Sleeping with Other People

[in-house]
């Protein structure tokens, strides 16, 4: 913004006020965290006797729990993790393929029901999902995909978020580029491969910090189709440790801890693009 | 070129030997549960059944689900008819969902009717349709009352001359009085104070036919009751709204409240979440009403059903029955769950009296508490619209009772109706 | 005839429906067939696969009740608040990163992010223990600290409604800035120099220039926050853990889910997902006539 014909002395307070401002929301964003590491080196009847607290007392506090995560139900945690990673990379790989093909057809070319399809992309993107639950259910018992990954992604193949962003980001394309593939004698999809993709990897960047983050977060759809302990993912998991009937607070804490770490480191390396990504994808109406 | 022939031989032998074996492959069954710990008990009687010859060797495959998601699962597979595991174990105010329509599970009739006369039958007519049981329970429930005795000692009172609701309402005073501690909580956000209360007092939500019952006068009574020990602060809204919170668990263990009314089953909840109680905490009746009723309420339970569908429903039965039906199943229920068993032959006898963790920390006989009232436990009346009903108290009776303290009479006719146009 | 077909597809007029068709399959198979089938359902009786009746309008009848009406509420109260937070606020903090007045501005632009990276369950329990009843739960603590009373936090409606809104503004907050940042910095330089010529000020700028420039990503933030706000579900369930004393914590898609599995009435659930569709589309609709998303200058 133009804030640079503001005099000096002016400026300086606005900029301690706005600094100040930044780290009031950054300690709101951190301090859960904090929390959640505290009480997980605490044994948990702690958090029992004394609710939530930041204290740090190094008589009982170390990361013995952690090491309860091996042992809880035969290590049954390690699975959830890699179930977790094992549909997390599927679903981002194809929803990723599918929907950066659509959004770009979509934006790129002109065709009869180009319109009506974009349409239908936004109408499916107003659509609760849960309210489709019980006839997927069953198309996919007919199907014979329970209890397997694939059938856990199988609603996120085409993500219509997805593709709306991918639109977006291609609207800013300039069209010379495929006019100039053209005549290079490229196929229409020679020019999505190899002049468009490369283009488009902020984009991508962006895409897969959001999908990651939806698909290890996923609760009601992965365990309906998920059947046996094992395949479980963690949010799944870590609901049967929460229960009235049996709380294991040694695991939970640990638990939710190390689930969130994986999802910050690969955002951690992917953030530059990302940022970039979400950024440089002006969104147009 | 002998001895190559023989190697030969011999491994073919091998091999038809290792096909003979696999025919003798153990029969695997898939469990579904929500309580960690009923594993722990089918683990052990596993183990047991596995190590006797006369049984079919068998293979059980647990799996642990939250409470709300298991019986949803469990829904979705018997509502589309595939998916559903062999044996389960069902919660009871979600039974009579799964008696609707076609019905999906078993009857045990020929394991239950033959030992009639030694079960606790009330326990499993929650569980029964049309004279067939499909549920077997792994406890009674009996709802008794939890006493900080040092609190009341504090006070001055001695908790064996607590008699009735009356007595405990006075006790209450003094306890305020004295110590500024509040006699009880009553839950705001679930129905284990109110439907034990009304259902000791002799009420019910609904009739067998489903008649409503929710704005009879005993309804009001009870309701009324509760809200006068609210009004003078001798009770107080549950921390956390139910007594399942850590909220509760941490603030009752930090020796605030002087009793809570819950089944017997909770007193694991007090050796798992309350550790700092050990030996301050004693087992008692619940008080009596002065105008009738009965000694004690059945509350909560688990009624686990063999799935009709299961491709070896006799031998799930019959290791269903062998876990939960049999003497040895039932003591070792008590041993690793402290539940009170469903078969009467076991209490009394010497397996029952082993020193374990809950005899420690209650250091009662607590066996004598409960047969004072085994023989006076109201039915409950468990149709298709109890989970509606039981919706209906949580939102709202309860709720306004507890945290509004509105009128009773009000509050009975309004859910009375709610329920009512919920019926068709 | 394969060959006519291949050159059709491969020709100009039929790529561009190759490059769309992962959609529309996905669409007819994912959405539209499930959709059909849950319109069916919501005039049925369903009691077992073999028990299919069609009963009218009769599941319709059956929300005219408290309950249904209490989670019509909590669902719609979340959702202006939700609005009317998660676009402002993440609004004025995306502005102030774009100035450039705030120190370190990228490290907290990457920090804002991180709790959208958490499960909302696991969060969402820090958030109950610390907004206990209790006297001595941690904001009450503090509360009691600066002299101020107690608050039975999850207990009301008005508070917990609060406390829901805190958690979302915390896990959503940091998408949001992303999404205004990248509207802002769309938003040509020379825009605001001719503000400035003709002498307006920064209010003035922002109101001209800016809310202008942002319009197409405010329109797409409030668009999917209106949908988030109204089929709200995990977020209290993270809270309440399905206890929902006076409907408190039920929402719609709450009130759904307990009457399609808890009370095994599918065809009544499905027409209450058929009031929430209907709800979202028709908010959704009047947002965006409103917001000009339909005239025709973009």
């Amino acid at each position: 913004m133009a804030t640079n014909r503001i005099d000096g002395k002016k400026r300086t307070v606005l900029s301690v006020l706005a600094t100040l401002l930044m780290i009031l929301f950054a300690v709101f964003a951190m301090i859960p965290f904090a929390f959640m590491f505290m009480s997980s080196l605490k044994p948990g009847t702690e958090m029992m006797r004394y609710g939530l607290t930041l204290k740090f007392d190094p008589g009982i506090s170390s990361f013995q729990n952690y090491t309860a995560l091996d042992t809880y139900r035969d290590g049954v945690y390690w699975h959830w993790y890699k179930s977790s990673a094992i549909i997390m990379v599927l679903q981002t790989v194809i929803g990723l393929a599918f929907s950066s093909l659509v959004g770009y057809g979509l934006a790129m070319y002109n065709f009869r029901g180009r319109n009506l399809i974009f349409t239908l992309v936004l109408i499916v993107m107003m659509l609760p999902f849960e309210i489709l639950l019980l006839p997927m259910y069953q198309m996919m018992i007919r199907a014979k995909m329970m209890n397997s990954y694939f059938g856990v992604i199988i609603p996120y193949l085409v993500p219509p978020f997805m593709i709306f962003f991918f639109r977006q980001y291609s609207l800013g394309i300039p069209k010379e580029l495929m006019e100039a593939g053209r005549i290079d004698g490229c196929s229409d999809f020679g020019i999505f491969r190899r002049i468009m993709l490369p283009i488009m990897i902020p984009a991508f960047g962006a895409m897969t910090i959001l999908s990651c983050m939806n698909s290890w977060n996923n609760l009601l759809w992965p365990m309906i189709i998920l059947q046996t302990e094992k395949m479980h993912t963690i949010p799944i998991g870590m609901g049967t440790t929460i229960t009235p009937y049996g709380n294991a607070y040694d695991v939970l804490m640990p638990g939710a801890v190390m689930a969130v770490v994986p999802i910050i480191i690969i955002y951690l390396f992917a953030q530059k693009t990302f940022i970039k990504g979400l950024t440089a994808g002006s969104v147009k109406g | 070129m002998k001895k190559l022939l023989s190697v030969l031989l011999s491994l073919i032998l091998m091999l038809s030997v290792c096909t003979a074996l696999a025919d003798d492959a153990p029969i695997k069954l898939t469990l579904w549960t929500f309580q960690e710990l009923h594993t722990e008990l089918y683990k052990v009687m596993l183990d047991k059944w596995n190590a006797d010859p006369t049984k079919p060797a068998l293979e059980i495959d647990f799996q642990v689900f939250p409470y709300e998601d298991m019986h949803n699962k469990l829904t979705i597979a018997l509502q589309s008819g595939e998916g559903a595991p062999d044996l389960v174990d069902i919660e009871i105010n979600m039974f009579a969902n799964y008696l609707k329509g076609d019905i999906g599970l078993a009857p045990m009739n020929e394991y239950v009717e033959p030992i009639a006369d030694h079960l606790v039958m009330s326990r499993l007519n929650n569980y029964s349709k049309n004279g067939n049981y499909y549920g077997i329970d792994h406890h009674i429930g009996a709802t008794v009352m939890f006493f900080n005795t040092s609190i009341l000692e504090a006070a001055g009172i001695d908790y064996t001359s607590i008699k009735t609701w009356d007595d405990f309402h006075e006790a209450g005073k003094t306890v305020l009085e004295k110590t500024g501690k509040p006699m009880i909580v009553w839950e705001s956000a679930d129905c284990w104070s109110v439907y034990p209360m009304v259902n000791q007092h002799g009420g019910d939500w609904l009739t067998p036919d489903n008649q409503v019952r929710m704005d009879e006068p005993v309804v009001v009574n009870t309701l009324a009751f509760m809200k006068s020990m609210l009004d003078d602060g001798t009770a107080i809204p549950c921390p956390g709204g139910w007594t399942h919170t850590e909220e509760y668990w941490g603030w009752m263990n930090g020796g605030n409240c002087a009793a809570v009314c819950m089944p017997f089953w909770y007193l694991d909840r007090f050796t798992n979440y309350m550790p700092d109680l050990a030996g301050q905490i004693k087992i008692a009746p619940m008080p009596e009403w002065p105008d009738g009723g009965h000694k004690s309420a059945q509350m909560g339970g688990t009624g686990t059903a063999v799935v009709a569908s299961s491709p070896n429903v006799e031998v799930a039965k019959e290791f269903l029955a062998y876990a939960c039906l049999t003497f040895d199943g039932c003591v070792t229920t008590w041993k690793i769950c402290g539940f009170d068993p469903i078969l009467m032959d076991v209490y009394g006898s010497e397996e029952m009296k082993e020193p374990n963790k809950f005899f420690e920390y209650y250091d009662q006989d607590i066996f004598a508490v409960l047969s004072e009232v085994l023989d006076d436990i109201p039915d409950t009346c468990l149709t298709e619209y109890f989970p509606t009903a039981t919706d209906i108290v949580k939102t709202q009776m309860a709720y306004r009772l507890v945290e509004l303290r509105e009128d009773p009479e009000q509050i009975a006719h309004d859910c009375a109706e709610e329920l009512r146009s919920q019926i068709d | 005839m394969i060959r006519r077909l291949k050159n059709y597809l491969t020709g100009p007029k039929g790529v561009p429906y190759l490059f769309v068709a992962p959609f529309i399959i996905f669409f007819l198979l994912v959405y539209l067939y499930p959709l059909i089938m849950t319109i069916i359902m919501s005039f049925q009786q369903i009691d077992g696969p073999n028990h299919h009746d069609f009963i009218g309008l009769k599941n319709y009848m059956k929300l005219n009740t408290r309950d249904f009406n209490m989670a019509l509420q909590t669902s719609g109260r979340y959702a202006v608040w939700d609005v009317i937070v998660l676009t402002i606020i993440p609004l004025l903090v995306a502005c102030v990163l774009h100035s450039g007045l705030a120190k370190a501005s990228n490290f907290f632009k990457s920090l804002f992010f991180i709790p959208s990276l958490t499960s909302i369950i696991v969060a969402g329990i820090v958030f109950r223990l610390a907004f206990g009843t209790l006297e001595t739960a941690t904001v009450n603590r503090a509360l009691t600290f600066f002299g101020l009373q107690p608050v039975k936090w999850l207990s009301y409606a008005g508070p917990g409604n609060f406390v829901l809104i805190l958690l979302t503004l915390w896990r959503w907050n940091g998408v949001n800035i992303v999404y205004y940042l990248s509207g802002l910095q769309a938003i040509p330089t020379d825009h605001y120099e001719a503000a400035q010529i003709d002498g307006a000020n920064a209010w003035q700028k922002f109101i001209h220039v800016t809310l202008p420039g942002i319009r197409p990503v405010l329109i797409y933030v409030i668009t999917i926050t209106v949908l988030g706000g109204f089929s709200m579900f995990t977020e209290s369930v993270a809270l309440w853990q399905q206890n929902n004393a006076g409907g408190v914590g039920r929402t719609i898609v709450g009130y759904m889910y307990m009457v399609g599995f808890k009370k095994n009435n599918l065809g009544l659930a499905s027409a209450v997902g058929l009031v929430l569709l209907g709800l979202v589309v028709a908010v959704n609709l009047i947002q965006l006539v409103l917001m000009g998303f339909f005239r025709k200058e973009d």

In writer-director Leslye Headland’s Sleeping with Other People, ye olde let’s-try-a-platonic-relationship trope gets a dirty-talking update. It makes an impression less as an individual movie than as a kind of movie, the R-rated rom-com, circa 2015. To help you remember: This is the one with Jason Sudeikis teaching Alison Brie how to masturbate by demonstrating on a juice bottle. The action, such as it is, takes place within a cozy and lushly romantic Manhattan cityscape, swathed in EZ-Watch production values. This environment proves unsurprisingly hospitable for cute mechanisms of curtailed arousal, a sympathetic comment on the messy hurt that comes from wanting to feel chosen, and a plot advanced by blurting out the wrong name in the heat of, uh, friction. We’re meant to appreciate the refreshment of a female writer-director’s perspective, but the movie’s one-size-fits-all idea of sexual pleasure — of intimacy, for that matter — prevents it from seeming like a breakthrough. Sudeikis as a “womanizer” might need some suspended disbelief, but if you squint and look at him sideways he could pass for a young Dennis Quaid — or a young Chevy Chase, at least in terms of his comic timing. While we’re unfairly likening actors to other actors, let’s add that Brie seems packaged here as something like the next Rose Byrne, gamely pushing beyond TV work but still required to audition as the sexy-sweet comedic lead. There is a nicely subdued turn from Adam Scott in the challenging role of a secret lover who’s also a creepy gynecologist, not incorrectly described as having “all the charm of a broken Etch-a-Sketch.” Amanda Peet is in it, too.